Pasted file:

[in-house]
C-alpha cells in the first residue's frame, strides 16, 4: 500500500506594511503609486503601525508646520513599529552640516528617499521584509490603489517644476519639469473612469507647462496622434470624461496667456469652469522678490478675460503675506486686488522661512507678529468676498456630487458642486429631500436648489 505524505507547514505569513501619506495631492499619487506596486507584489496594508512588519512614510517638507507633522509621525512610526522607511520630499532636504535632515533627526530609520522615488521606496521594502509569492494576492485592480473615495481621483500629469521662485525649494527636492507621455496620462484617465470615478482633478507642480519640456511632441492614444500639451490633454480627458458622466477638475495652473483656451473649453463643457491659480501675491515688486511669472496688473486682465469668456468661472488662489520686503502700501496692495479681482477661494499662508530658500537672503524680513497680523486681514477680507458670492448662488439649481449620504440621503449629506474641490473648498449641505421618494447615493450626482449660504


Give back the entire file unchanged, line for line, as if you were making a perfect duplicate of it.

[in-house]
C-alpha cells in the first residue's frame, strides 16, 4: 500500500506594511503609486503601525508646520513599529552640516528617499521584509490603489517644476519639469473612469507647462496622434470624461496667456469652469522678490478675460503675506486686488522661512507678529468676498456630487458642486429631500436648489 505524505507547514505569513501619506495631492499619487506596486507584489496594508512588519512614510517638507507633522509621525512610526522607511520630499532636504535632515533627526530609520522615488521606496521594502509569492494576492485592480473615495481621483500629469521662485525649494527636492507621455496620462484617465470615478482633478507642480519640456511632441492614444500639451490633454480627458458622466477638475495652473483656451473649453463643457491659480501675491515688486511669472496688473486682465469668456468661472488662489520686503502700501496692495479681482477661494499662508530658500537672503524680513497680523486681514477680507458670492448662488439649481449620504440621503449629506474641490473648498449641505421618494447615493450626482449660504